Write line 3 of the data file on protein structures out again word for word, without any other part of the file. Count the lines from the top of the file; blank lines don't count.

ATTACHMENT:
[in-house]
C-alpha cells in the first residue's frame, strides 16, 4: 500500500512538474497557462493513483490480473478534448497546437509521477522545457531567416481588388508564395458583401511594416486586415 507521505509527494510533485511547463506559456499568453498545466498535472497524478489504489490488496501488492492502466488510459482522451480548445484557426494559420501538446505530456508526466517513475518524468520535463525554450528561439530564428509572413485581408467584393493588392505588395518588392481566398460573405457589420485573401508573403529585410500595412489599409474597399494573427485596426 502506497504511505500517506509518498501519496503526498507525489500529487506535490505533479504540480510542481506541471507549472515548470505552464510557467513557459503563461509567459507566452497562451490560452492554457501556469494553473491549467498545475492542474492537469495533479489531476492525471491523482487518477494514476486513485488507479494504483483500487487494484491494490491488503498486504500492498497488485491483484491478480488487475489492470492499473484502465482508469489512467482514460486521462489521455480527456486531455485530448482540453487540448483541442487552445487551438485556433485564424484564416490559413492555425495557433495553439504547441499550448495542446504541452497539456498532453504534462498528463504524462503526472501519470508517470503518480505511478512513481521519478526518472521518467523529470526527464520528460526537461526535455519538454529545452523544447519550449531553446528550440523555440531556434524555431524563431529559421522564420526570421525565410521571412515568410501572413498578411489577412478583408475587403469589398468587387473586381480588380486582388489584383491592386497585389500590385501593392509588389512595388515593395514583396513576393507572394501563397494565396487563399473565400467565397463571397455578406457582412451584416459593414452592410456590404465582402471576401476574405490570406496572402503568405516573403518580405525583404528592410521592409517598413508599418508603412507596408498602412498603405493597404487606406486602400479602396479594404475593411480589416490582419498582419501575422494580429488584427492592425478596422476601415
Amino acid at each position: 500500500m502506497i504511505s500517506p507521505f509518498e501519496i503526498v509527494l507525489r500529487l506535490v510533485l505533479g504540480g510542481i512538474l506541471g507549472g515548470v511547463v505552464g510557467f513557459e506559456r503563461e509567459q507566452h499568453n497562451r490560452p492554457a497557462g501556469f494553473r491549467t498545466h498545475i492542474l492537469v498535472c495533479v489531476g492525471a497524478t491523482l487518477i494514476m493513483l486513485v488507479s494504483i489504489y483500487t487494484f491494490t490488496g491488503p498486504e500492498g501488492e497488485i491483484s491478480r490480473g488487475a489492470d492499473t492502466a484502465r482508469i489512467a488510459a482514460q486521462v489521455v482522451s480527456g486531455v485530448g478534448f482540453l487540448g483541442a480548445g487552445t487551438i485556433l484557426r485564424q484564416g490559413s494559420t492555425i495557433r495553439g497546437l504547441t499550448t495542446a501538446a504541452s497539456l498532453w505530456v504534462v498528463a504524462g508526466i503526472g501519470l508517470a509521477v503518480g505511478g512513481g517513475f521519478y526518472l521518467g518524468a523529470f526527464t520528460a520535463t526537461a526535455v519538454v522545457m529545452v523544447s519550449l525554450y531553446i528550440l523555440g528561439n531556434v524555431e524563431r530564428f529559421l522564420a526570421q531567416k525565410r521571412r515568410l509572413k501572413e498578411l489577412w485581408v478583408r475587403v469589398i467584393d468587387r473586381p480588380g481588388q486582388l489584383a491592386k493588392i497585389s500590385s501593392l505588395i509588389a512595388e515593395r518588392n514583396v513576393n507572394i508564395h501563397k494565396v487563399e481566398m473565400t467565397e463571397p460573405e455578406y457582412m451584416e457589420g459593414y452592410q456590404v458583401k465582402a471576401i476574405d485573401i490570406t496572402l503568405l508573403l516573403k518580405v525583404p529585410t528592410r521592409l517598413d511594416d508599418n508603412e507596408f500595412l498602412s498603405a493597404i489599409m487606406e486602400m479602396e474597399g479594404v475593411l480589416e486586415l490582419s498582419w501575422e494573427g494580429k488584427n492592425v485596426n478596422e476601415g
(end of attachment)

Amino acid at each position: 500500500m502506497i504511505s500517506p507521505f509518498e501519496i503526498v509527494l507525489r500529487l506535490v510533485l505533479g504540480g510542481i512538474l506541471g507549472g515548470v511547463v505552464g510557467f513557459e506559456r503563461e509567459q507566452h499568453n497562451r490560452p492554457a497557462g501556469f494553473r491549467t498545466h498545475i492542474l492537469v498535472c495533479v489531476g492525471a497524478t491523482l487518477i494514476m493513483l486513485v488507479s494504483i489504489y483500487t487494484f491494490t490488496g491488503p498486504e500492498g501488492e497488485i491483484s491478480r490480473g488487475a489492470d492499473t492502466a484502465r482508469i489512467a488510459a482514460q486521462v489521455v482522451s480527456g486531455v485530448g478534448f482540453l487540448g483541442a480548445g487552445t487551438i485556433l484557426r485564424q484564416g490559413s494559420t492555425i495557433r495553439g497546437l504547441t499550448t495542446a501538446a504541452s497539456l498532453w505530456v504534462v498528463a504524462g508526466i503526472g501519470l508517470a509521477v503518480g505511478g512513481g517513475f521519478y526518472l521518467g518524468a523529470f526527464t520528460a520535463t526537461a526535455v519538454v522545457m529545452v523544447s519550449l525554450y531553446i528550440l523555440g528561439n531556434v524555431e524563431r530564428f529559421l522564420a526570421q531567416k525565410r521571412r515568410l509572413k501572413e498578411l489577412w485581408v478583408r475587403v469589398i467584393d468587387r473586381p480588380g481588388q486582388l489584383a491592386k493588392i497585389s500590385s501593392l505588395i509588389a512595388e515593395r518588392n514583396v513576393n507572394i508564395h501563397k494565396v487563399e481566398m473565400t467565397e463571397p460573405e455578406y457582412m451584416e457589420g459593414y452592410q456590404v458583401k465582402a471576401i476574405d485573401i490570406t496572402l503568405l508573403l516573403k518580405v525583404p529585410t528592410r521592409l517598413d511594416d508599418n508603412e507596408f500595412l498602412s498603405a493597404i489599409m487606406e486602400m479602396e474597399g479594404v475593411l480589416e486586415l490582419s498582419w501575422e494573427g494580429k488584427n492592425v485596426n478596422e476601415g